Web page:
TIM O’BRIEN
Irish Times
14 Mar 2012

FORMER MINISTER for justice Gerry Collins has written to the Smithwick Tribunal to reject suggestions that the Garda were told not to co-operate with an RUC investigation into the Narrow Water bombing.

The bombing in August 1979 killed 18 British soldiers, causing the single biggest loss of British army lives during the Troubles. Two bombs were detonated, allegedly from the southern side of Carlingford Lough, as a convoy of soldiers, mainly of the Parachute Regiment, passed Narrow Water Castle in Co Down. A British tourist was also killed.

On Tuesday a former deputy assistant chief constable of Northern Ireland, identified only as Witness 68, said an assistant Garda commissioner by the name of McLaughlin had claimed “the taoiseach, from the outset of the inquiry, had decreed the killings were a political crime and [that] no assistance be given to the RUC”.

The taoiseach at the “outset of the inquiry” was Jack Lynch.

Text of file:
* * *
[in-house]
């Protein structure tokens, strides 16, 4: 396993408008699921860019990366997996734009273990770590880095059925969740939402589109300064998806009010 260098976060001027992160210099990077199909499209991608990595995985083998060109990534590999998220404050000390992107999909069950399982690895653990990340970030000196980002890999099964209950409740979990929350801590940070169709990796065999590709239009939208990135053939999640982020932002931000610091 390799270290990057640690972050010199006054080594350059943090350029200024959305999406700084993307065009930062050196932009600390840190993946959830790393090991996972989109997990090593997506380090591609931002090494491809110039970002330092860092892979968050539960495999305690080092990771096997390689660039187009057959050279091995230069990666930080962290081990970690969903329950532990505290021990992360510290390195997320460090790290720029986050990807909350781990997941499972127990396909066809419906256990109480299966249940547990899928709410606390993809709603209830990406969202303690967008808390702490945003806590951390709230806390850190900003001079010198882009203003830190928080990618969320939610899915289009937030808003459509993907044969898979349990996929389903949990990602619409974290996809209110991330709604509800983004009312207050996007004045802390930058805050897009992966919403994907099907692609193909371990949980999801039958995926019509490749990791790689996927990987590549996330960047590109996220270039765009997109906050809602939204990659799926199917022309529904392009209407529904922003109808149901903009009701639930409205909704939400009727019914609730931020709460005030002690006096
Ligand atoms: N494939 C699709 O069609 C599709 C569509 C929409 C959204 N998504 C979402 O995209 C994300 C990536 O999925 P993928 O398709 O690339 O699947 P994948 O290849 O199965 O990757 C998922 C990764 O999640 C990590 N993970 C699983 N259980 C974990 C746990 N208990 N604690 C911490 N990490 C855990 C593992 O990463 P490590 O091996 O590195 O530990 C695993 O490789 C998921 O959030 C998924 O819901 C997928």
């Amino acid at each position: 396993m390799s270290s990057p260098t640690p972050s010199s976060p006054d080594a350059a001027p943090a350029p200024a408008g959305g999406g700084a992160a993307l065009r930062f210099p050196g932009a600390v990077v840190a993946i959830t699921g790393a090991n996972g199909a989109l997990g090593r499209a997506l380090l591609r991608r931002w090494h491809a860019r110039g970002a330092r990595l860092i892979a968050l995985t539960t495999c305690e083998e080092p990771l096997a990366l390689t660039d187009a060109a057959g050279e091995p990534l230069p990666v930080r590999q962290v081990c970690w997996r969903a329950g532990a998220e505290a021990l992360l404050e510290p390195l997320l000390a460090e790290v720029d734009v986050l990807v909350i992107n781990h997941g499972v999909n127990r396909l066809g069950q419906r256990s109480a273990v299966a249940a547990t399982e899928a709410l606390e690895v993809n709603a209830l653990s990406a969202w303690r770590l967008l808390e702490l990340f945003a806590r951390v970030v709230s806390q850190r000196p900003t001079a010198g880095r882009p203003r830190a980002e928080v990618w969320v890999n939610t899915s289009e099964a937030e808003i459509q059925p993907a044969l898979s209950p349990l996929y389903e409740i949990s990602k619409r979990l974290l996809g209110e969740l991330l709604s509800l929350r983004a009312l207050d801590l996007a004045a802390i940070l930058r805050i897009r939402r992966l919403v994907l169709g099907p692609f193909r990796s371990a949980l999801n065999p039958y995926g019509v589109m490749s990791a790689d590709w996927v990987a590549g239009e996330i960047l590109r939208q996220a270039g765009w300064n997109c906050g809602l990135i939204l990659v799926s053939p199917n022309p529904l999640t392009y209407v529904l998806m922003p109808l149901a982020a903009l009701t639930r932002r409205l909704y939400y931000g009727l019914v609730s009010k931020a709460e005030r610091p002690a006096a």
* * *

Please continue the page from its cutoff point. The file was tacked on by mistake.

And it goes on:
However, Mr Collins has taken issue with this account of events. In a letter to the tribunal, Mr Collins said he was minister for justice in Mr Lynch’s government at the time of the bombings. Mr Collins said Mr Lynch was “vehemently opposed” to the IRA campaign and had sought to ensure Garda co-operation in combating the IRA on both sides of the Border.

Mr Collins said he would be happy to be recalled by the tribunal to give evidence as to Mr Lynch’s attitude. “I have absolutely no doubt in informing you that the suggestion made by Witness 68 is completely incorrect.”

He said: “The memory and the honour of Jack Lynch deserve that someone who knew him and worked with him intimately during these troubled times should be asked to give evidence before the tribunal. I believe I am the most appropriate person.

“Although I had thought I had concluded my involvement with the tribunal, I think fairness to the memory of Jack Lynch requires that I be asked to come back to give evidence challenging that given yesterday.”

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